On Murderbots and Media: Martha Well’s Network Effect

In the lead-up to the 2021 Hugo Awards, we’re taking time to appreciate this year’s best novel Finalists, and what makes each of them great.

This is Murderbot’s time. I was thinking about it in spring 2020 when Network Effect first came out, as many of us had to adjust to a life in quarantine, with hours and hours that needed to be filled in a way that would distract us from the horrors out in the world, while also hopefully nourishing some deep part of ourselves, that Murderbot was maybe our best model of behavior.

And the more I think about it the more I agree with myself.

Note: This post contains spoilers.

The media in the Murderbot Diaries is not presented as an escape. It’s not an addiction, it’s not a way for Murderbot to “learn to be human”—a thing it does not want—it’s not a balm, it’s not the opiate of the masses, and there is no distinction that I caught between “high” and “low” brow media. The serials and the plays are expressions of consciousness and self—and as such become an intrinsic part of Murderbot’s sense of who it is. Wells shows this in the first book of the series, All Systems Red, when Murderbot uses its media as a way to “person”—“I was also planning to use the time to watch some Sanctuary Moon and recharge my ability to cope with humans at close quarters without losing my mind”—and again in an elegant moment in Exit Strategy, when Murderbot nearly dies saving Dr. Mensah, and only truly begins to put itself back together once its accessed its media files: “What the hell was this? The Rise and Fall of Sanctuary Moon? I started to review it. And boom, hundreds of thousands of connections blossomed. I had control over my processes again and initiated a diagnostic and data repair sequence. Memories started to sort and order at a higher rate.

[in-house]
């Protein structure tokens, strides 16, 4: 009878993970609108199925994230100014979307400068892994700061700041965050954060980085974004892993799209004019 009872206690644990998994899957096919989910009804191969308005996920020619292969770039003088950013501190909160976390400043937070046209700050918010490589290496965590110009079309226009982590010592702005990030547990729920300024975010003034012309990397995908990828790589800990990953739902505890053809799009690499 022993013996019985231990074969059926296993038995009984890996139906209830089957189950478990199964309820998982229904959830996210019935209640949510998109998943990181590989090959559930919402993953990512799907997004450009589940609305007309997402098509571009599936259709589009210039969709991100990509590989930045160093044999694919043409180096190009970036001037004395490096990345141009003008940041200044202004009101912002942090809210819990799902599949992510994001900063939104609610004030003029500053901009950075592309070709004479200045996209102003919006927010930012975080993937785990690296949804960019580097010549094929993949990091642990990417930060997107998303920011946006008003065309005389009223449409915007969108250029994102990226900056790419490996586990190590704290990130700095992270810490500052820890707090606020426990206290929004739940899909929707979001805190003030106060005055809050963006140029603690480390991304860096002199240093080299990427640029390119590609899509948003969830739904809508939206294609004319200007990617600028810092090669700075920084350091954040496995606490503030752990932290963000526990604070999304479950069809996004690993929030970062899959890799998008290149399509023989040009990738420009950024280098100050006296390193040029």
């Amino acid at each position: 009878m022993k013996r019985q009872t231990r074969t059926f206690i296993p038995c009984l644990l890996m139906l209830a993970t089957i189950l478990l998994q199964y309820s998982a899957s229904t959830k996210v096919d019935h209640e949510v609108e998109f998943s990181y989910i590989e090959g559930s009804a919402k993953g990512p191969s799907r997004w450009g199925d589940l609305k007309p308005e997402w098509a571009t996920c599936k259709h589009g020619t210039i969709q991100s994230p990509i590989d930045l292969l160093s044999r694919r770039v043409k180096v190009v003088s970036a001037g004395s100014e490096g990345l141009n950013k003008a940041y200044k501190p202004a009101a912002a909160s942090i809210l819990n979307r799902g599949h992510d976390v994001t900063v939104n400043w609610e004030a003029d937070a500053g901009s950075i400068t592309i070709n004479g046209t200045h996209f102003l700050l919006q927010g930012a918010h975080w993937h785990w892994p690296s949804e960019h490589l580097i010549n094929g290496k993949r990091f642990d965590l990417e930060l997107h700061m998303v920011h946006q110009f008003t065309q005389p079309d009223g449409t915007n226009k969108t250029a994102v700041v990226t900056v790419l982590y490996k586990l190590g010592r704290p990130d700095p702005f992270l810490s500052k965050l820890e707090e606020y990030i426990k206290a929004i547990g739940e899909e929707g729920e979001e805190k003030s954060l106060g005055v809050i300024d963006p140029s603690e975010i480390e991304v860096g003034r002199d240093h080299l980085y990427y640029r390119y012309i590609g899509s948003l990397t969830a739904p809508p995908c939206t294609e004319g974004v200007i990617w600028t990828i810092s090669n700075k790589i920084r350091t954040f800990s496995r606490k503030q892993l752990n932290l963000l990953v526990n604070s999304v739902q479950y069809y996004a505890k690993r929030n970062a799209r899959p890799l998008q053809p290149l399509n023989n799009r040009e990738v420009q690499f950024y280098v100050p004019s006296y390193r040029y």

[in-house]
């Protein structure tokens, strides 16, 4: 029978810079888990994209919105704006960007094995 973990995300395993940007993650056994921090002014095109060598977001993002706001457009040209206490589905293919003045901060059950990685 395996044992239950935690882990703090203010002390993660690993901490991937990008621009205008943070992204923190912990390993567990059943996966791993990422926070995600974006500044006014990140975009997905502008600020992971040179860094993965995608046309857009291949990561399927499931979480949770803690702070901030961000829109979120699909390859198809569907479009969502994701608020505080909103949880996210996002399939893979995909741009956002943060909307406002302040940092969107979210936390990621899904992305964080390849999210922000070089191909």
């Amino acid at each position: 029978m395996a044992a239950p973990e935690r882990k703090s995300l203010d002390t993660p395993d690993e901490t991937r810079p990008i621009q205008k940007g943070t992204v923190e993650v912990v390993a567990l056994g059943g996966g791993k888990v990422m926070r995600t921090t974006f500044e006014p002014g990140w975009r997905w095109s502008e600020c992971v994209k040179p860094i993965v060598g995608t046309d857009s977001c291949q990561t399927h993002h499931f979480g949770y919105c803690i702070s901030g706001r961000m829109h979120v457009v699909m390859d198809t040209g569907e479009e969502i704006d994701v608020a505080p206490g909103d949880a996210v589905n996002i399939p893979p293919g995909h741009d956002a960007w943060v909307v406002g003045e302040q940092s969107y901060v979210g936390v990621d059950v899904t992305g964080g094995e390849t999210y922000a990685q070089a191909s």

Murderbot and ART become friends through sharing media. Not because one has to explain to the other how humans act or any of that, but because they both like it, and it becomes a shared language for them. Murderbot gets a sense of who ART is, and how it feels to be a ship, by watching how it responds to different episodes of WorldHoppers. They begin to trust each other because of the show, and when ART needs Murderbot’s help in Network Effect, it uses Worldhoppers as a code, knowing that Murderbot will understand what it’s asking.

Later on, the media that Murderbot has handed down to Murderbot 2.0 is crucial in helping it retain a sense of self as something more than killware. Murderbot 1.0 and ART understand that the media packet has to be a core part of what they pass down to their “child.” Likewise, it’s part of Murderbot’s overture to Three. Again, the fiction that all of them consume is part of their selves, and they are not fully themselves without it.

What has “media” been this year other than a lifeline? Or a life jacket? Or a whole-ass lifeboat? It’s not frivolous or escapist, and it’s not teaching us to be human or reminding us to be human—for many people this year it was literally how we remembered we weren’t alone. It’s been a way to give our brains a jolt of normalcy. I think the reason there was an uptick in people watching Fast & Furious movies was literally the series’ core tenet of family. The uptick in Columbo rewatches was because it was nice to see a solid working-class guy with an impeccable moral compass make sense out of chaos and death. People did giant rewatches or first watches of the MCU movies because, yes, they had time, but also because that provides an entire alternate world, with better tech than ours and heroes who help rebuild society after each new catastrophe. We’re living through our own long, drawn-out, soul-crushing Blip.